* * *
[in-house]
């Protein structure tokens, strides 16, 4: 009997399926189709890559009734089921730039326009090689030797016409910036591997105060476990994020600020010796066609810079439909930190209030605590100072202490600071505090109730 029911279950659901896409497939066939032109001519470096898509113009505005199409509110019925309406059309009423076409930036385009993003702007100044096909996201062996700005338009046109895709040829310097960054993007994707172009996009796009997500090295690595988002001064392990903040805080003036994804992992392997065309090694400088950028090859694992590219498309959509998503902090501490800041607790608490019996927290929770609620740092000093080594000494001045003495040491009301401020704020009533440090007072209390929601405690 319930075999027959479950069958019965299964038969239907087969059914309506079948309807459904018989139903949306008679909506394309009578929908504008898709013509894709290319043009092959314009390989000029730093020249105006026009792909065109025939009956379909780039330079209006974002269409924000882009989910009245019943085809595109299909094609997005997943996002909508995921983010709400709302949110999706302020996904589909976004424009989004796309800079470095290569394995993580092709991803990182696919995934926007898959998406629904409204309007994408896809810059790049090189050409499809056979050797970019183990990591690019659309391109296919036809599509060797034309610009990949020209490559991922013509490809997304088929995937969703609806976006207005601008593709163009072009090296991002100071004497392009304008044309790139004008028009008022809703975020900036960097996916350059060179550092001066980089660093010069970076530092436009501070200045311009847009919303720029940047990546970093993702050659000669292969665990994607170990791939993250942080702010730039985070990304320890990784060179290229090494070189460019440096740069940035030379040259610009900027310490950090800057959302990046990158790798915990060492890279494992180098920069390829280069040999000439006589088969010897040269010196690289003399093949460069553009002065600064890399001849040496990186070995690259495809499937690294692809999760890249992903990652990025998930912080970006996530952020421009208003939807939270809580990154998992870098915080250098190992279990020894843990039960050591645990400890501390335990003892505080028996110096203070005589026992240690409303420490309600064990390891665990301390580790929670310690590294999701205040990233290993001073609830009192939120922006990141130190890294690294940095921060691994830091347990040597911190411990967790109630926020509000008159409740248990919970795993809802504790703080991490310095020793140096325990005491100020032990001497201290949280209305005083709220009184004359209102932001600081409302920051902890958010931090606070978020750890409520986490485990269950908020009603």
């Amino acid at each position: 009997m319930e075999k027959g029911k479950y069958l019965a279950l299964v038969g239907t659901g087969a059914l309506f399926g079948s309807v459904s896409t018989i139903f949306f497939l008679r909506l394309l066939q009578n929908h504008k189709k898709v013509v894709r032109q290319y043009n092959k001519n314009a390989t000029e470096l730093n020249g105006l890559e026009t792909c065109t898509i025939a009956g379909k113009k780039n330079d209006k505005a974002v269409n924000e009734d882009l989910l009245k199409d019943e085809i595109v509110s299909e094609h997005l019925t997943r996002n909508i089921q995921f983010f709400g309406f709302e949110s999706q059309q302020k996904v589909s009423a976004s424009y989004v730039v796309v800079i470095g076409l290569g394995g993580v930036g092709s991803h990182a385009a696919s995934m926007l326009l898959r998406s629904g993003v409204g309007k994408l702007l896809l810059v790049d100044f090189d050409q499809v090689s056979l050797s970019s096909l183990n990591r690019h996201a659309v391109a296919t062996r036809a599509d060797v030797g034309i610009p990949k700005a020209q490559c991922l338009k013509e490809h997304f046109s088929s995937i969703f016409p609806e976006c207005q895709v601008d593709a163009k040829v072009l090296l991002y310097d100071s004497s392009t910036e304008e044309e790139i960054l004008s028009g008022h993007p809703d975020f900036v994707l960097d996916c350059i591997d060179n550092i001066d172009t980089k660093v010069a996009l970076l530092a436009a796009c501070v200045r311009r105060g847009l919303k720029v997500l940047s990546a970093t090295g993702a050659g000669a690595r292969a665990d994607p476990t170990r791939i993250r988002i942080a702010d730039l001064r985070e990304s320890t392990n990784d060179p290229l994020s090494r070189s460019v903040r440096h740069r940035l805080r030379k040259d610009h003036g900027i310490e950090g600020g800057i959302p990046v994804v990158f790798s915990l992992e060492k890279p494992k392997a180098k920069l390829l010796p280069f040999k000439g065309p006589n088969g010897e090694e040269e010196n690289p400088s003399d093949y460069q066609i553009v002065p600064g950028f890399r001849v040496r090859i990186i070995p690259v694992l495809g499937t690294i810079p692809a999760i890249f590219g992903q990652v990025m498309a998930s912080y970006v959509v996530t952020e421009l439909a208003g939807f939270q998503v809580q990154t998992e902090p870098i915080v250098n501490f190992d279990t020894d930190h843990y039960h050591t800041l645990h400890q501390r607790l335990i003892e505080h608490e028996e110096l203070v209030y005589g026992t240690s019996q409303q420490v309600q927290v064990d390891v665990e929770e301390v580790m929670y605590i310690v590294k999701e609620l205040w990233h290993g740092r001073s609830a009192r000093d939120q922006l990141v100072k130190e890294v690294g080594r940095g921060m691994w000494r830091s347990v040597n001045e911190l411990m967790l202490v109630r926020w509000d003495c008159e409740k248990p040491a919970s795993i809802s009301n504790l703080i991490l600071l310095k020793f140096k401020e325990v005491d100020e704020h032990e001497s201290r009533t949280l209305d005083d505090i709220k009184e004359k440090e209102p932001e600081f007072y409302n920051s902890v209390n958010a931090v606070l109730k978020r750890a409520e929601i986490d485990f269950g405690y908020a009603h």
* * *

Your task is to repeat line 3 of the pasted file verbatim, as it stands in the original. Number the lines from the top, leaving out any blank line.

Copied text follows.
């Amino acid at each position: 009997m319930e075999k027959g029911k479950y069958l019965a279950l299964v038969g239907t659901g087969a059914l309506f399926g079948s309807v459904s896409t018989i139903f949306f497939l008679r909506l394309l066939q009578n929908h504008k189709k898709v013509v894709r032109q290319y043009n092959k001519n314009a390989t000029e470096l730093n020249g105006l890559e026009t792909c065109t898509i025939a009956g379909k113009k780039n330079d209006k505005a974002v269409n924000e009734d882009l989910l009245k199409d019943e085809i595109v509110s299909e094609h997005l019925t997943r996002n909508i089921q995921f983010f709400g309406f709302e949110s999706q059309q302020k996904v589909s009423a976004s424009y989004v730039v796309v800079i470095g076409l290569g394995g993580v930036g092709s991803h990182a385009a696919s995934m926007l326009l898959r998406s629904g993003v409204g309007k994408l702007l896809l810059v790049d100044f090189d050409q499809v090689s056979l050797s970019s096909l183990n990591r690019h996201a659309v391109a296919t062996r036809a599509d060797v030797g034309i610009p990949k700005a020209q490559c991922l338009k013509e490809h997304f046109s088929s995937i969703f016409p609806e976006c207005q895709v601008d593709a163009k040829v072009l090296l991002y310097d100071s004497s392009t910036e304008e044309e790139i960054l004008s028009g008022h993007p809703d975020f900036v994707l960097d996916c350059i591997d060179n550092i001066d172009t980089k660093v010069a996009l970076l530092a436009a796009c501070v200045r311009r105060g847009l919303k720029v997500l940047s990546a970093t090295g993702a050659g000669a690595r292969a665990d994607p476990t170990r791939i993250r988002i942080a702010d730039l001064r985070e990304s320890t392990n990784d060179p290229l994020s090494r070189s460019v903040r440096h740069r940035l805080r030379k040259d610009h003036g900027i310490e950090g600020g800057i959302p990046v994804v990158f790798s915990l992992e060492k890279p494992k392997a180098k920069l390829l010796p280069f040999k000439g065309p006589n088969g010897e090694e040269e010196n690289p400088s003399d093949y460069q066609i553009v002065p600064g950028f890399r001849v040496r090859i990186i070995p690259v694992l495809g499937t690294i810079p692809a999760i890249f590219g992903q990652v990025m498309a998930s912080y970006v959509v996530t952020e421009l439909a208003g939807f939270q998503v809580q990154t998992e902090p870098i915080v250098n501490f190992d279990t020894d930190h843990y039960h050591t800041l645990h400890q501390r607790l335990i003892e505080h608490e028996e110096l203070v209030y005589g026992t240690s019996q409303q420490v309600q927290v064990d390891v665990e929770e301390v580790m929670y605590i310690v590294k999701e609620l205040w990233h290993g740092r001073s609830a009192r000093d939120q922006l990141v100072k130190e890294v690294g080594r940095g921060m691994w000494r830091s347990v040597n001045e911190l411990m967790l202490v109630r926020w509000d003495c008159e409740k248990p040491a919970s795993i809802s009301n504790l703080i991490l600071l310095k020793f140096k401020e325990v005491d100020e704020h032990e001497s201290r009533t949280l209305d005083d505090i709220k009184e004359k440090e209102p932001e600081f007072y409302n920051s902890v209390n958010a931090v606070l109730k978020r750890a409520e929601i986490d485990f269950g405690y908020a009603h």